Monday, April 15, 2013, just before their 5:30 p.m. exercise
class, the victim sent a text message to Ms. Smith saying she
was not coming to the class. After the class, at 6:34 p.m.,
Ms. Smith texted the victim, saying that she missed her at
the class, and the victim responded, "Had to nap. I am
getting no sleep. Afraid [the defendant] is lurking. Lawyer
says it is stalking." The next day, Tuesday, April 16,
2013, around 8:15 a.m., Ms. Smith received a Facebook message
from the victim's account asking her to call the phone
number listed in the message and stating that it was an
emergency. Ms. Smith then sent a return message giving her
office phone number. Ms. Moxley called her and said the
victim had not shown up for work.
Raulerson testified that he first met the victim in 1993 when
he was in the ninth grade and the victim in the seventh
grade, and they dated for two years. He then moved with his
family to Richmond, Virginia, and kept in touch with the
victim through letters, phone calls, and, later, emails. In
2003, as he and his girlfriend were coming through Memphis,
they had dinner with the victim and the defendant.
Afterwards, he and the victim kept in occasional contact. In
March 2013, with the victim's birthday approaching, he
contacted her through Facebook and learned what had been
happening in her life. They continued to stay in touch
through Facebook, text messaging, and telephone calls. On
March 14, 2013, he received a Facebook message from the
victim saying that the defendant had threatened her,
"came over in the middle of the night, woke [the victim]
up, cried and marched off toward the train tracks with the
train coming." Mr. Raulerson was living in Johnson City
at the time and kept in daily touch with the victim. Two or
three weeks before she disappeared, they became
"flirtatious" and discussed meeting in May 2013.
The victim told him that, just before she left the defendant,
she had examined his cell phone while he was taking a shower
and found text messages from a person named "Max."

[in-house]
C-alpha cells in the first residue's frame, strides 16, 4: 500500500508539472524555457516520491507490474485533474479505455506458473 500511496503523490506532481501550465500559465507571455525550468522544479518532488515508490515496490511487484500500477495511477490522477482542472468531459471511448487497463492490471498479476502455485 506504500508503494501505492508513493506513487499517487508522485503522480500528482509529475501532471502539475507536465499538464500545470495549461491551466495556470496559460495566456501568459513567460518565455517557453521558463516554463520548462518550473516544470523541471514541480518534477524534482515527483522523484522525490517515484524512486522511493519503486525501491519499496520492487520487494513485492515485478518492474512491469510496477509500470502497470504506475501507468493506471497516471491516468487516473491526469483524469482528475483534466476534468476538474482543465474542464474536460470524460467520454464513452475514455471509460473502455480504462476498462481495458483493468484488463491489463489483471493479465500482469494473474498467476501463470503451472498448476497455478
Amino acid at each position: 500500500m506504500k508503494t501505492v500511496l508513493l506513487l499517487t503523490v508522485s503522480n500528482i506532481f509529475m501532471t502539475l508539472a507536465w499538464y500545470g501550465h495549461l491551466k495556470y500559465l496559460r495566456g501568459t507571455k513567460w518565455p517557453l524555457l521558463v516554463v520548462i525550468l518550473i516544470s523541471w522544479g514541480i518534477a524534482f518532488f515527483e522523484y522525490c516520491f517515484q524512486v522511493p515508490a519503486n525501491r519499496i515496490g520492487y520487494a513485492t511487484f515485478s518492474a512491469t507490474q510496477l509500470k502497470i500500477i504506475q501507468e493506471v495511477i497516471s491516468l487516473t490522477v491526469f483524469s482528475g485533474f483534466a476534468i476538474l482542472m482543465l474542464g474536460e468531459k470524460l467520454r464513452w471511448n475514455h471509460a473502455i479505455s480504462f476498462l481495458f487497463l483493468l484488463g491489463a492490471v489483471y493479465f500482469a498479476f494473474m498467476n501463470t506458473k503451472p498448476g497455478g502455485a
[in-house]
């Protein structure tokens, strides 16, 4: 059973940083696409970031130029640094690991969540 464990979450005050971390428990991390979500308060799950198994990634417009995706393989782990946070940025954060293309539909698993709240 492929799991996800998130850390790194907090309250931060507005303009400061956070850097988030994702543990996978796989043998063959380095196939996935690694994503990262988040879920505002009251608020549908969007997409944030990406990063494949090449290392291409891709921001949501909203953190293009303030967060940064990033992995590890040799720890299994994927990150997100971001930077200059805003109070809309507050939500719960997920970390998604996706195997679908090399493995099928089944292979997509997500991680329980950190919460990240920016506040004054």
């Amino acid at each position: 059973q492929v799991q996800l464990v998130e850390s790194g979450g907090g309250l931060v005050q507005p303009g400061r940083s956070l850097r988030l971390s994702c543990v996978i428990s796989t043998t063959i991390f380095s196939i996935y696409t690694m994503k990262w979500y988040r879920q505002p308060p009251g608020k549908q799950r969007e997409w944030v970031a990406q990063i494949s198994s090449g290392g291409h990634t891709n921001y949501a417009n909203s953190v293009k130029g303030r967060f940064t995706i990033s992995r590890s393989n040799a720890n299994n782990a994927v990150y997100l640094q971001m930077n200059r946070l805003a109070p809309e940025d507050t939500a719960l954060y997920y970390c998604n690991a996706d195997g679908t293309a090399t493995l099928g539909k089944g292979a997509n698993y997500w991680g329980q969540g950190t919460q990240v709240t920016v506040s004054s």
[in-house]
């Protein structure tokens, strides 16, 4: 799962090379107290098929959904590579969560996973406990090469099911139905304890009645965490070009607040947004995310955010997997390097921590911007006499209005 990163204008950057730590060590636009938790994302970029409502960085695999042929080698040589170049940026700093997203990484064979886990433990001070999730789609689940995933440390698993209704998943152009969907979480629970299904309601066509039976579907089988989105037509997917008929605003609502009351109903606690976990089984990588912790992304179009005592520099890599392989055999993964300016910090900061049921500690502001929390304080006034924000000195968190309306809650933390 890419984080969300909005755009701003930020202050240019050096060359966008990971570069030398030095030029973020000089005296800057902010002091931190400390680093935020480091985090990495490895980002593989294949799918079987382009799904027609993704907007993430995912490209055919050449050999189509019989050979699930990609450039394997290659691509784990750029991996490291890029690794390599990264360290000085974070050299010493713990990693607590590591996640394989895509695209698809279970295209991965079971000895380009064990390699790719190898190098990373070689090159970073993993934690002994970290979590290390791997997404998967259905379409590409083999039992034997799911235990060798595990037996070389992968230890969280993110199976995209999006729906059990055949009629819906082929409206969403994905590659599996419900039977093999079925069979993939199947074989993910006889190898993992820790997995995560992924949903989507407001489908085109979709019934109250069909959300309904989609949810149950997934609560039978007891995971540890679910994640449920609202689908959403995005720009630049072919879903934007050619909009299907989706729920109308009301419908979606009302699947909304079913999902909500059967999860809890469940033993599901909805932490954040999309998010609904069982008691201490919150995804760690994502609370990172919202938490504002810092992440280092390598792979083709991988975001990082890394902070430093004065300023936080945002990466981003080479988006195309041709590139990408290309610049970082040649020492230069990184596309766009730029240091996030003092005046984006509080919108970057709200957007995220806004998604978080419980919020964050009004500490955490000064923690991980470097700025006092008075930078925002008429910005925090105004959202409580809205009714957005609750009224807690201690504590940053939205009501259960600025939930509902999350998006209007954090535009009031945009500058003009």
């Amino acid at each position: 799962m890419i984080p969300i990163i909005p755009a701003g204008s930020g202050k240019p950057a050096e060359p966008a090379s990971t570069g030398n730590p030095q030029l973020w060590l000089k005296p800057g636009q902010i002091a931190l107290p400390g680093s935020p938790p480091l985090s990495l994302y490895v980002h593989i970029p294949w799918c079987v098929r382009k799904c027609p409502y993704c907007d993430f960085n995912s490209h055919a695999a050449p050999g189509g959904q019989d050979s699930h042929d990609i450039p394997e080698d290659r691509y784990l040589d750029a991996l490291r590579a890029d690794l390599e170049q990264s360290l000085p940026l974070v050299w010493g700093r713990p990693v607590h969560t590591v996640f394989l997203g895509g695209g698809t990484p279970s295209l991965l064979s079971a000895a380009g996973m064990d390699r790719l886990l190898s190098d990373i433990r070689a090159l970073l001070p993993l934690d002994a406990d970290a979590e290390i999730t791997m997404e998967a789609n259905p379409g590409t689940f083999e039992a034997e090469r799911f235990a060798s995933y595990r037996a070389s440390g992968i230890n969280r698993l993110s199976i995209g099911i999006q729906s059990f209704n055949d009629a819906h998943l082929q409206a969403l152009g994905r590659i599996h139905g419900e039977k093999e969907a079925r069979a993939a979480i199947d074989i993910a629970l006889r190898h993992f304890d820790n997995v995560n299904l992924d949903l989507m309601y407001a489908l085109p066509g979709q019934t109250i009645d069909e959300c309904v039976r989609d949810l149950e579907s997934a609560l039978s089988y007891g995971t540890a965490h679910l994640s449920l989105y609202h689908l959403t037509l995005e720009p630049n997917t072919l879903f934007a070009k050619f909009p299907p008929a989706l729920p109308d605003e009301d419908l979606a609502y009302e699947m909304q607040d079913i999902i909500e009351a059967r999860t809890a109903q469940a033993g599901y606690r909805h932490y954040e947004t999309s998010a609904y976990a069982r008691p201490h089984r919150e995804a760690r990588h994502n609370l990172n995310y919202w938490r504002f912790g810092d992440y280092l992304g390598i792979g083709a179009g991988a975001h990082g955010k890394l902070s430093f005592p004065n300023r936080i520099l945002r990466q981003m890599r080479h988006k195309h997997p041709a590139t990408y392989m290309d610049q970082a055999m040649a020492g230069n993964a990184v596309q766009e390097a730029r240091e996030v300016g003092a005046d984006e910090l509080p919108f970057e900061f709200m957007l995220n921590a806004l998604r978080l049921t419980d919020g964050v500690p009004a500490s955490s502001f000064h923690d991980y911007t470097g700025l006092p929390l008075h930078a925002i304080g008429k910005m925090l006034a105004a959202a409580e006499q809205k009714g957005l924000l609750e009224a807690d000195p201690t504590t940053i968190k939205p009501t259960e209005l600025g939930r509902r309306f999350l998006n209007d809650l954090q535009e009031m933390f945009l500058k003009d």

The defendant saw her looking at his cell phone and
"tackle[d] her to the ground. And as she described to
me, damn near broke her arm trying to get the phone from her
hand." On the Thursday or Friday before she disappeared,
the victim told Mr. Raulerson that her cell phone was
missing. That morning, he sent her a text message saying,
"Good morning" and received a return message
"that was more sexually explicit than previous messages
from her" and "went along with it." He later
learned from the victim that her phone was missing and that
she had not sent the messages to him. The Saturday before the
victim disappeared, he spent "[m]ost of that day"
talking with her on the phone.
their conversations, the victim told Mr. Raulerson that the
defendant had shown up at her son's karate class, so she
had to end their conversation. Later that day, she sent Mr.
Raulerson a photograph taken at Rock and Romp and said that
the defendant had shown "up there and was following her
around the whole area." The victim also told him of a
previous day during which the defendant had shown up
unannounced at her residence and "shove[d]" a box
of "Christmas stuff" into her hands and then walked
in. Also, she told him of an incident which occurred around
3:00 a.m. on the Sunday before she disappeared, when the
defendant had shown up and awakened her as he was tapping on
the window of her son's room, and she told him to
"get out of here right now." The following evening,
on April 15, 2013, Mr. Raulerson was speaking with her and,
about 10:30 p.m. Eastern Time, texted her to say goodnight
and received a response that said "shot, " and he
presumed that she had intended to type the word
"shit." Because he did not understand this message,
he responded with a question mark and almost immediately
telephoned her and heard her "screaming" at the
defendant, saying, "Chris, get out. Chris, get out. You
need to go." He heard the defendant tell her that he
needed two minutes of her time, and she responded
"[I]t's always two minutes with you. Two minutes is
never enough. You need to go. You need to get out now."
Finally, she told the defendant that he had "two
minutes" and told Mr. Raulerson to call her back in two
minutes, which he did. The tones of the victim's and the
defendant's voices were angry, and the victim told Mr.
Raulerson that she would talk to him later, but she did not
call him again. He received a message from the victim's
Facebook account at 11:37 p.m. that night, Monday, April 15,
2013, which he read aloud:
He knows everything. I can't believe I was such a fool.
I'm taking the money I have and I'm leaving. I
can't bear this. It's too much. All my friends and
family are going to realize the truth and I will never be
able to get them to trust me again. I am so sorry I did this
to you. I . . . should have backed out with you when I had
the chance. You have been wonderful during ...